When the righteous are in authority, the people rejoice; but when the wicked rule, the people groan. -Proverbs 29:2 (NRSV)
With one week to go before Election Day, we find ourselves again facing choices and consequences that seem to extend beyond the ordinary. Across the political spectrum, we fear that the world we know will change beyond our recognition. Or we fear that the change our country desperately needs will never come. But our faith is not founded on fear. Rather, it is a faith of hope and of action. And the action that all of us need to take on Election Day is to enter our polling place, confront the choices before us, and vote for those candidates and those initiatives that will best serve God’s people on earth. And yet, many will not head to the polls on Tuesday. Some people will choose to stay home, even as others will face what seem to be insurmountable barriers to casting their vote.
Voting is a civic duty, a sacred responsibility, and a natural extension of faithful action. Even when our problems seem too big to confront and our one vote seems too small to make a difference, it is precisely then that our responsibility is greatest. Those who represent us in government can and will make decisions with far-reaching implications for all people living in the United States, and even the world, particularly those who are most vulnerable.
God has called us into this world to live out God’s call to be faithful, to provide compassion, and to seek justice for all God’s children on this earth. God has given to us the tools to answer this call. By serving those who are vulnerable, feeding those who are hungry, housing those who are homeless, and standing with those whose voices are not heard, we can answer this call. Choosing not to vote is to turn away from that call. Our vote is our voice and failing to use that voice is equal to silence.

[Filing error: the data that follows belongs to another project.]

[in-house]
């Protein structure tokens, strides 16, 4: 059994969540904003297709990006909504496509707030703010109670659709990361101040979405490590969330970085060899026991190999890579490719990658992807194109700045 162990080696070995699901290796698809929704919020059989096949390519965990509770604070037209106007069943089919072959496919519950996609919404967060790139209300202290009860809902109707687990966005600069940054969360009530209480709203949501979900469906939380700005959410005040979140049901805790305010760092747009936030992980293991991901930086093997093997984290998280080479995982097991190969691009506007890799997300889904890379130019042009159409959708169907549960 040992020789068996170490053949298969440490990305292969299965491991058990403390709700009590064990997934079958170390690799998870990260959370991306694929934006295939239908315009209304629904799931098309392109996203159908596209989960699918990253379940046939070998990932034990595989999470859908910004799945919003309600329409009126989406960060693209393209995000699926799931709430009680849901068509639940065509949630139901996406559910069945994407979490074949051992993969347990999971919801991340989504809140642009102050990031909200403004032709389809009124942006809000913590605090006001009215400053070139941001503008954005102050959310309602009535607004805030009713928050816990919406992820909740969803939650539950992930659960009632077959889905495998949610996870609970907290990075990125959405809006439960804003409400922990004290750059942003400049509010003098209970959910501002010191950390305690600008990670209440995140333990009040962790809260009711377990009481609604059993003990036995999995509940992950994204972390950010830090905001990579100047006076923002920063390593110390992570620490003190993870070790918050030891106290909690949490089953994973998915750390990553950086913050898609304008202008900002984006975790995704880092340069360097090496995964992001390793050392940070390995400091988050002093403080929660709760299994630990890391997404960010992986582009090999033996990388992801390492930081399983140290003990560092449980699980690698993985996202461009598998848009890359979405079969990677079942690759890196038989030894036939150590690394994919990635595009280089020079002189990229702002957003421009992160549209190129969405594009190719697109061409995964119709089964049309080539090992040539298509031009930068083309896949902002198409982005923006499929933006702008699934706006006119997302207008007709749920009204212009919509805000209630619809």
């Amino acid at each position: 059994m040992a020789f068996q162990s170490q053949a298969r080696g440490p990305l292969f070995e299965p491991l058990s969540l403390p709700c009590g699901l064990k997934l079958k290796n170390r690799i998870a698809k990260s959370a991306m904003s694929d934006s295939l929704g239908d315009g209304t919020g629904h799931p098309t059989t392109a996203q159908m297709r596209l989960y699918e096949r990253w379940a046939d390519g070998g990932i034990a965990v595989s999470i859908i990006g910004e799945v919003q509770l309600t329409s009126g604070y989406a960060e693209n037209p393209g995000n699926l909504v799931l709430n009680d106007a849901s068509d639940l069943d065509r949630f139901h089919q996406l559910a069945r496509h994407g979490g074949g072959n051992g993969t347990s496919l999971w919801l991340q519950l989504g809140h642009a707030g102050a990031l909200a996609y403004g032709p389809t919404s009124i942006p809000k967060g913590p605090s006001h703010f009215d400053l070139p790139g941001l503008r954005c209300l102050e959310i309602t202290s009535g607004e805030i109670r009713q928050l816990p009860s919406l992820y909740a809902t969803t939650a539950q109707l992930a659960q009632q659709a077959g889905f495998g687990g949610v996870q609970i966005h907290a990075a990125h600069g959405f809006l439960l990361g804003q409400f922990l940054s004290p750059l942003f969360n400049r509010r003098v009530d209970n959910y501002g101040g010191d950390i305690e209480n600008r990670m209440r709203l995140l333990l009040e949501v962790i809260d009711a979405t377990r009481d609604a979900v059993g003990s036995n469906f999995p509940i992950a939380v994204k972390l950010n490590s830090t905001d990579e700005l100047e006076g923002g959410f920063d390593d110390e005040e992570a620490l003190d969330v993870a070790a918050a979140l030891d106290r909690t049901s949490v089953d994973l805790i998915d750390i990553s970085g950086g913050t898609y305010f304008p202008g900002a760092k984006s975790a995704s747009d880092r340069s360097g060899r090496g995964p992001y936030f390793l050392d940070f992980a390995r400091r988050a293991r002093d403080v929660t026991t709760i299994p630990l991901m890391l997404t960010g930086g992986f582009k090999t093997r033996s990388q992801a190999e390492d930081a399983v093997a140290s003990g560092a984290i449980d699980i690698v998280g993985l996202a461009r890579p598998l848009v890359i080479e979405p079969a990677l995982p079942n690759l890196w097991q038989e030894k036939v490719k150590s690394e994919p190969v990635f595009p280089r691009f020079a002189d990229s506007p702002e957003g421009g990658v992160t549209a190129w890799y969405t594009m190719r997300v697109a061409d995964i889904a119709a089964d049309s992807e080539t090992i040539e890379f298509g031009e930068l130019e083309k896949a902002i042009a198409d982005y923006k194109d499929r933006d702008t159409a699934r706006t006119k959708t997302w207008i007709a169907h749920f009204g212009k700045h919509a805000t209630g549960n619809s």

To be sure, many people, especially people of color, people who do not speak or read English, people facing economic insecurity, people who are gender non-conforming, and people with disabilities will encounter barriers to voting on Tuesday. The systemic campaign to disenfranchise minority groups in the United States has been intentional and insidious. In 2013, the Supreme Court in Shelby County v. Holder removed key portions of the 1965 Voting Rights Act and Congress has yet to act to replace the old policy with new language that will pass constitutional muster. Many states now also require a government-issued ID to be presented at the polls, essentially amounting to a poll tax.
With these impediments facing our sisters and brothers who desire to head to the polls and exercise their rights, it is incumbent on those who can vote freely and easily to do so and to support those requiring assistance. Many polling places need volunteers and non-partisan poll watchers. While it might be too late to sign up for such a duty, check on your neighbors and members of your church. Offer rides to the polls for those who don’t have transportation. Offer babysitting for the parents who need support with their kids. Offer support and compassion for those who wait in long lines, who sacrifice much needed income by taking time off work to exercise their right to vote.
Your vote is your voice – don’t give it up!
KNOW YOUR RIGHTS (and of those around you)! You Have the Right to…
- Receive a Ballot
If you are a registered voter, but your name is not on the rolls, you have the right to request a provisional ballot.
- Use an Accessible Polling Place
If you are a person with physical disabilities and/or in need of language translation, you must be provided with accommodations and assistance in voting.
- Review a Sample Ballot Before Voting
If you want to see a sample ballot in order to help you vote properly, you are entitled to do so.
- Cast a Vote As Long As You Arrive Before the Poll Closes
If you are in line before the polls close, you are entitled to vote, no matter how long it may take.
- Have Your Vote Count
If you fail to vote in some of the races on the ballot or if there is an error on your ballot and you fill out a provisional ballot instead, your vote must still be counted.
If you experience or witness voter disenfranchisement, call: 1-866-OUR-VOTE or for Spanish language services, 1-888-VE-Y-VOTA
To find out more about voting rights or to find links to information specific to your state, visit the Lawyers’ Committee on Civil Rights or Rock the Vote
For Presbyterian resources on voting, please visit our blog.